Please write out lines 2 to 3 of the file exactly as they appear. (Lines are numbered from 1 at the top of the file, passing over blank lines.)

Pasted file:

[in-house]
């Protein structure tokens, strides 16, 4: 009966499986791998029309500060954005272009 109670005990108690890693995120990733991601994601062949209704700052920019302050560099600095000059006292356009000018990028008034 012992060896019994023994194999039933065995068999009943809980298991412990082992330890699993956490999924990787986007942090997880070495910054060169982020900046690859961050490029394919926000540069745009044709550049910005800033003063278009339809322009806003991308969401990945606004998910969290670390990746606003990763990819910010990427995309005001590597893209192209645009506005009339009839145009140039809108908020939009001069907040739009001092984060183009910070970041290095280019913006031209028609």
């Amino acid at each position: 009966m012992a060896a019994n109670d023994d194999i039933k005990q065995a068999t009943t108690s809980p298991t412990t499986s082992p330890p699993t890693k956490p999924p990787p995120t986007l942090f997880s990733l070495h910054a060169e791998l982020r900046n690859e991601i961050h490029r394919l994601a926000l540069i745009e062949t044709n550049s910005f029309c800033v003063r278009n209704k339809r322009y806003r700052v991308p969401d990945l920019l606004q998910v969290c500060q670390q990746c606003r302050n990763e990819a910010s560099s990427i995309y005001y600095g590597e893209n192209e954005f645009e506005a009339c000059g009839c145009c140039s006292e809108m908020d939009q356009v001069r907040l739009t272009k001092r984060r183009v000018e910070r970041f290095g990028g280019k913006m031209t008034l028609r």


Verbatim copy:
């Protein structure tokens, strides 16, 4: 009966499986791998029309500060954005272009 109670005990108690890693995120990733991601994601062949209704700052920019302050560099600095000059006292356009000018990028008034 012992060896019994023994194999039933065995068999009943809980298991412990082992330890699993956490999924990787986007942090997880070495910054060169982020900046690859961050490029394919926000540069745009044709550049910005800033003063278009339809322009806003991308969401990945606004998910969290670390990746606003990763990819910010990427995309005001590597893209192209645009506005009339009839145009140039809108908020939009001069907040739009001092984060183009910070970041290095280019913006031209028609």
């Amino acid at each position: 009966m012992a060896a019994n109670d023994d194999i039933k005990q065995a068999t009943t108690s809980p298991t412990t499986s082992p330890p699993t890693k956490p999924p990787p995120t986007l942090f997880s990733l070495h910054a060169e791998l982020r900046n690859e991601i961050h490029r394919l994601a926000l540069i745009e062949t044709n550049s910005f029309c800033v003063r278009n209704k339809r322009y806003r700052v991308p969401d990945l920019l606004q998910v969290c500060q670390q990746c606003r302050n990763e990819a910010s560099s990427i995309y005001y600095g590597e893209n192209e954005f645009e506005a009339c000059g009839c145009c140039s006292e809108m908020d939009q356009v001069r907040l739009t272009k001092r984060r183009v000018e910070r970041f290095g990028g280019k913006m031209t008034l028609r």